Tuesday, 28 July 2015

Parent-Pleasing Paris

When my parents came over for our French wedding, they stayed for a few days and I had to put a bit of thought into how to entertain them. My mum comes over fairly often and has seen most of the major sights, and while it was my dad's first visit in a long time, I wasn't sure that queueing with the  tourists to go up the Eiffel Tower or visit Notre Dame in the middle of a heatwave was the best way to convince him to come back for more.

Both my parents like walking, but on hot, crowded pavements, not so much, so we started out with a stroll along the Promenade Plantée, and they were impressed by how well kept the gardens were, even if the flowers this summer are not quite as impressive as I remember last year's being. (Maybe la canicule got to them as well as to my little window boxes.) When we arrived at Bastille, we admired the July Column and tried hard to remember enough French history to figure out which revolution was which. (The column celebrates the July 1830 revolution, Les Trois Glorieuses, which led to the fall of Charles X, who became king after the restoration of the monarchy. He was replaced by Louis-Philippe I, Duke of Orléans.) After that, we strolled around the Port de l'Arsenal and found a nice park bench on which to rest our weary legs.

We walked a little further into town for lunch at Place Ste Catherine, a secluded square near St Paul metro which is a great place if you want to sit on a terrace away from the traffic and the crowds, then made our way back to Bastille to embark upon my great inspiration for the day: a trip up the canal with Canauxrama boat tours.

Unlike the Bateaux Mouches and other companies who operate mainly on the Seine, the Canauxrama tour is small and personal. While there aren't a huge number of sights and monuments on the canals, the guide gave explanations of the history of different areas and told interesting anecdotes in French and excellent English (with that great accent that only French people who have learned English really, really well seem to acquire - it doesn't sound typically French, just very dignified and a little bit exotic!). The tour starts by going through the canal tunnel under the Place de la Bastille, where you can look up to the crypt of the July Column, where apparently lie the remains of some nuns who were accidentally killed in the revolution. The tunnels have street signs, so you can tell where you are relative to the city above.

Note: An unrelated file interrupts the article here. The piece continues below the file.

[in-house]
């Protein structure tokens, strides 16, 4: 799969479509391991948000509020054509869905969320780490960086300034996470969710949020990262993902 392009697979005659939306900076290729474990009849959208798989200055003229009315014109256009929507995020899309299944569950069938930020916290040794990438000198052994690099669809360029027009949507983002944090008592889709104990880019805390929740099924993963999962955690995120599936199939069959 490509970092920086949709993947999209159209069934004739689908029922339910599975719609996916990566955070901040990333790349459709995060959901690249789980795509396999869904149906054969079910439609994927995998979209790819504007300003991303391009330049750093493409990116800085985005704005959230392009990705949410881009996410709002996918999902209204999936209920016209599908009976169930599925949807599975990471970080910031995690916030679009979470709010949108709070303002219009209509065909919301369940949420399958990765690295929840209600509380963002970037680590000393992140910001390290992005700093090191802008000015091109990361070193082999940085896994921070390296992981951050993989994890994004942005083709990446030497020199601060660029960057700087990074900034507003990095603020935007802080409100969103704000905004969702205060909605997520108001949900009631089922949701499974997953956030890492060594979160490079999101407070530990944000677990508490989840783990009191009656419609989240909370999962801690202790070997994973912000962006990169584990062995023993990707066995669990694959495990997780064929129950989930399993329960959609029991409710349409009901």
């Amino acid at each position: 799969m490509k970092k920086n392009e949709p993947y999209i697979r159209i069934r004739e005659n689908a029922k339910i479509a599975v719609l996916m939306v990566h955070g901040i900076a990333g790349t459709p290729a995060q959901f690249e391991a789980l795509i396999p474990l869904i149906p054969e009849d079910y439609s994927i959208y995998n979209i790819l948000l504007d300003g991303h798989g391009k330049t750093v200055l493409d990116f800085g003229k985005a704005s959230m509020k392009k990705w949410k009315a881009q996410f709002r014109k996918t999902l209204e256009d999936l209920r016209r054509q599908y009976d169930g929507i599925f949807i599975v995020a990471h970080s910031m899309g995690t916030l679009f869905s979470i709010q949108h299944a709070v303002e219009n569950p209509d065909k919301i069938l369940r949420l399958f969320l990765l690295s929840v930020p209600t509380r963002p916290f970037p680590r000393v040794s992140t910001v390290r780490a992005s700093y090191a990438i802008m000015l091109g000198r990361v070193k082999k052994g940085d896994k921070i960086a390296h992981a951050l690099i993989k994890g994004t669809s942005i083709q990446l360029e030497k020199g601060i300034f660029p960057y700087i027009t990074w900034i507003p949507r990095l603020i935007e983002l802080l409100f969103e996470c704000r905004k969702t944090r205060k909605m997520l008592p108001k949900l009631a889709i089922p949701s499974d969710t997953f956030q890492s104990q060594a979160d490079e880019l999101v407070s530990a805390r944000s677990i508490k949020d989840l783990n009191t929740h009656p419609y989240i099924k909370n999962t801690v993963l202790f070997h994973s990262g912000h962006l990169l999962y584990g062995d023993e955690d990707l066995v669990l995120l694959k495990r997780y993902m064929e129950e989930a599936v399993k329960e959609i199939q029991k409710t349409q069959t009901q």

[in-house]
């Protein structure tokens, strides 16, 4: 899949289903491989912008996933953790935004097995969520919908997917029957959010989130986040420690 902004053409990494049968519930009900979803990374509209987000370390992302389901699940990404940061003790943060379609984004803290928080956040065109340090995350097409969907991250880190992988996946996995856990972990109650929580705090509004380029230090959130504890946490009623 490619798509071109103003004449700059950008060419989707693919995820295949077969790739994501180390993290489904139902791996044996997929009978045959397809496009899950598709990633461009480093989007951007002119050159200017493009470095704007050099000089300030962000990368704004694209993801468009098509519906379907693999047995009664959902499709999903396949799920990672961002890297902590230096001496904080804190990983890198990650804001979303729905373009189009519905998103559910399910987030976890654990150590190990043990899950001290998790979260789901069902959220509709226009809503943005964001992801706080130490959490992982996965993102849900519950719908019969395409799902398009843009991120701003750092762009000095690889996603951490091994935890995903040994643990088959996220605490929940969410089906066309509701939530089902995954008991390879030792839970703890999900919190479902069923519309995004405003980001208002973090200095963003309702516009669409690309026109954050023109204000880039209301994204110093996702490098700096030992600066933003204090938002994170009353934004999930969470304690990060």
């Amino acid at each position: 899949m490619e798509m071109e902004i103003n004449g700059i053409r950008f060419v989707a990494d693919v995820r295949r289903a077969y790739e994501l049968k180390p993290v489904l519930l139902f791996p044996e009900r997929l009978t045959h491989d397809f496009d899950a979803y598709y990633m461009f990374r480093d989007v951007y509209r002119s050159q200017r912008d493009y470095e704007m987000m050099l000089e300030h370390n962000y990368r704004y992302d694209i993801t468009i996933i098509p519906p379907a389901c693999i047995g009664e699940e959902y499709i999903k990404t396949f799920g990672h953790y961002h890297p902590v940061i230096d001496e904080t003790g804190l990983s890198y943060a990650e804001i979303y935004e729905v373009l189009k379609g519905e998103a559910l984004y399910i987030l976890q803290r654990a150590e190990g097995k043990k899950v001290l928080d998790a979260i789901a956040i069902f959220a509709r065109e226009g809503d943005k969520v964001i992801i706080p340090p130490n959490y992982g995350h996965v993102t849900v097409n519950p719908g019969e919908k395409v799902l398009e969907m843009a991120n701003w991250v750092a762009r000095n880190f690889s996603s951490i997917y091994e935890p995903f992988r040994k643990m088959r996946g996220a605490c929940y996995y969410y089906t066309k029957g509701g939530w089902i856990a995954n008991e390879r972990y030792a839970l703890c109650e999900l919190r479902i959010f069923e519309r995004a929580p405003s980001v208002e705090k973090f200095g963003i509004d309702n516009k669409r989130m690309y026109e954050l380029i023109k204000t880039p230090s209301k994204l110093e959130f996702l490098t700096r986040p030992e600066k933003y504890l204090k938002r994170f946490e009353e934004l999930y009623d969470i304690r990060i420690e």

In the tunnel

Going through a lock

Bassin de la Villette

The trip that we took takes you up to the Bassin de la Villette, going through several locks on the way. I'd seen the locks operating plenty of times, but it was fun to be actually on the boat. If you take the tour that goes up the canal rather than down, be prepared to be sprayed in the face with canal water as the lock fills up! It takes 2.5 hours to travel the whole length, and the balance of commentary and sitting back relaxing and enjoying the view was just perfect for a hot summer's day. It's a fun way for visitors to discover "real" Paris and I enjoyed showing my parents the parts of the town where I actually live my life, as well as learning some interesting snippets of history along the way.

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